It's not surprising that risk management and cost containment remain high priorities for fund companies and service providers. Investment portfolios such as mutual funds, hedge funds, separate, and institutional accounts require investment accounting to help manage risk and produce financial statements to prove to investors that their portfolios are accurately represented. The industry is moving towards implementing one accounting system, whether in-house or outsourced, to help streamline processes and reduce systems cost.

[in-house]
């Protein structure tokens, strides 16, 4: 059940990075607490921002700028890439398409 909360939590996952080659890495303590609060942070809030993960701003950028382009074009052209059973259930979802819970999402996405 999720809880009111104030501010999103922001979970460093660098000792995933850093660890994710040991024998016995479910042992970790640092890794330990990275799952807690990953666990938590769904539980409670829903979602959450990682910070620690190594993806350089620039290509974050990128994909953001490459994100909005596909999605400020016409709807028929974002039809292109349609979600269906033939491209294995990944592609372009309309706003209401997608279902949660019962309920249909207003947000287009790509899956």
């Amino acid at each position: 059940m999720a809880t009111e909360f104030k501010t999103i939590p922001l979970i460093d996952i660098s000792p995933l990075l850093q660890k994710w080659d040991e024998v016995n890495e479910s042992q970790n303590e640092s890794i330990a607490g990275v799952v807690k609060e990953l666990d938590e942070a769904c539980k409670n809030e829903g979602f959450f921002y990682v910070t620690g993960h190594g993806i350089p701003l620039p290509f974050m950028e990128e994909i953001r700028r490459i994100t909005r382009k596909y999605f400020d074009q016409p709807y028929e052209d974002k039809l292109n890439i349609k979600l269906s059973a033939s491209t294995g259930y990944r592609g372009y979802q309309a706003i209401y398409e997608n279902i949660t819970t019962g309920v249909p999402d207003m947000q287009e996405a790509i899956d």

An Investment Book of Record (IBOR) is a set of investment data that is maintained with the primary purpose of supplying timely and accurate data to the front office of an investment manager to support the investment decision process. Equally important to servicing front office needs, a well-constructed IBOR supports middle-office business functions such as calculation of daily security level performance measurement and portfolio attribution, oversight of the back office or custodian, management reporting, client billing, and client statements. The IBOR is typically processed on a trade date basis, meaning any trades are recognized as part of the investment book on their market trade date.